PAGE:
The move to an all-EV lineup will be hard enough for most manufacturers; it becomes considerably more difficult for groups like Stellantis with their vast portfolio of brands. Especially when you think of the North American ones - Dodge, Ram and Jeep spring to mind - with a heavy reliance on petrol engines. The thought of those manufacturers going cold turkey on combustion as soon as some others have suggested just isn't feasible.
The solution? A more efficient V8 replacement, of course, specifically a new 3.0-litre twin-turbo straight-six called the 'Hurricane'. It has been designed to be hybridised in time, too, aiding that transition to electric that will inevitably come. For the moment, however, it sounds a real treat. Offered in either standard output - still with more than 400hp and 450lb ft, they say - or High Output, with a greater focus on performance and the promise of more than 500hp/475lb ft. That's with US 91-octane, too. Stellantis says the unit offers "V8-rivalling performance while being up to 15 per cent more efficient than larger engines." A Rolls-Royce Merlin is probably more efficient than the old supercharged 6.2 used in various Dodges, Rams and Jeeps, but it's better than nothing. And a million times more palatable for customers than, say, batteries.
The Hurricane uses an aluminium block, a forged steel crank and forged steel conrods; while efficiency is understandably a priority - with features to help like 350-bar direct injection - Stellantis hasn't abandoned performance enhancing measures, either. The turbos are said to be low inertia and high flow (boosting at 22psi or 26psi depending on variant), there's dual overhead cams and fully independent variable valve timing, plus the cylinder bores are plasma coated to reduce friction. Nothing that you won't have already heard of but, again, there are still iron-blocked, 16-valve, pushrod V8s in the Stellantis empire - this is progress.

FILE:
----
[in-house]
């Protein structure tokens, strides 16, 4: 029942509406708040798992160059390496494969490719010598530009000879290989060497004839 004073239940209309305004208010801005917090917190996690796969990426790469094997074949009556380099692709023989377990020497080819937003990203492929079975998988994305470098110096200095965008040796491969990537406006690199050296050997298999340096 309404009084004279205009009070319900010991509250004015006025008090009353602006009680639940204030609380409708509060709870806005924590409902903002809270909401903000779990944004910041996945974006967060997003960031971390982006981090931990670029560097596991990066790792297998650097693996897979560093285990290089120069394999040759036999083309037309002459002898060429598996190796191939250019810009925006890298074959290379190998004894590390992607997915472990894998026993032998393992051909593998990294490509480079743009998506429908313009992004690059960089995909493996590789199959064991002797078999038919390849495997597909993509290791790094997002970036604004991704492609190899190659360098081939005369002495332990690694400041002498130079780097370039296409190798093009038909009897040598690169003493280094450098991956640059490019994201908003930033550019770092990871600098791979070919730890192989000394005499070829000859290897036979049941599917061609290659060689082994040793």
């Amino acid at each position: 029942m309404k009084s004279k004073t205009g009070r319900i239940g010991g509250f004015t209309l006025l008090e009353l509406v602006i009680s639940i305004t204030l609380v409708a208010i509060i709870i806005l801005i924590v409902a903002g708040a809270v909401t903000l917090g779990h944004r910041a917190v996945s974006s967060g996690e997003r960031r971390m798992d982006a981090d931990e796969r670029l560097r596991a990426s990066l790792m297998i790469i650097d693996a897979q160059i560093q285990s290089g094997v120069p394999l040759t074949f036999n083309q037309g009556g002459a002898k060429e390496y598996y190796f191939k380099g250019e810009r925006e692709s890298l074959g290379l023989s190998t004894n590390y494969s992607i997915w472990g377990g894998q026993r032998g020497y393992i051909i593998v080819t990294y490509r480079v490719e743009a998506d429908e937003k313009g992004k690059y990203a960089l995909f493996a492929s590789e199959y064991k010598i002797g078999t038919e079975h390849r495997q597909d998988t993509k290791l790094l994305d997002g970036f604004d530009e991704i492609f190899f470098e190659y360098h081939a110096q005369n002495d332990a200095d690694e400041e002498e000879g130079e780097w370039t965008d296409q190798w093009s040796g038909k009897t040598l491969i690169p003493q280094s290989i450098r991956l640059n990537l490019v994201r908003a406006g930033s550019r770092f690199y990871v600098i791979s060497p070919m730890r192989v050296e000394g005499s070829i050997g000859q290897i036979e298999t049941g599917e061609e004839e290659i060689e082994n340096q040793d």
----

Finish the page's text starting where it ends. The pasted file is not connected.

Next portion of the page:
Interestingly, the Hurricane shares some key features - bore, stroke and cylinder spacing - with the 2.0-litre turbo four found in some Jeeps. The new straight six is going to built at the Saltillo Engine Plant in Mexico,and is set to power cars on the STLA Large and STLA Frame platforms. The real big stuff, basically; the latter being pick-up trucks, the former starting at the D-segment. Don't go getting any idea of a new Giulia Quadrifoglio powered by a Hurricane, sadly - this is about improving the efficiency of those models seemingly dependent on V8s. Still, achieving that with a twin-turbo straight-six sounds a very agreeable solution for all parties, and, if nothing else, it confirms that internal combustion engines will play 'a key role' in the Stellantis portfolio for a good while yet. Expect the Hurricane-engined models to be in dealers by the end of this year.
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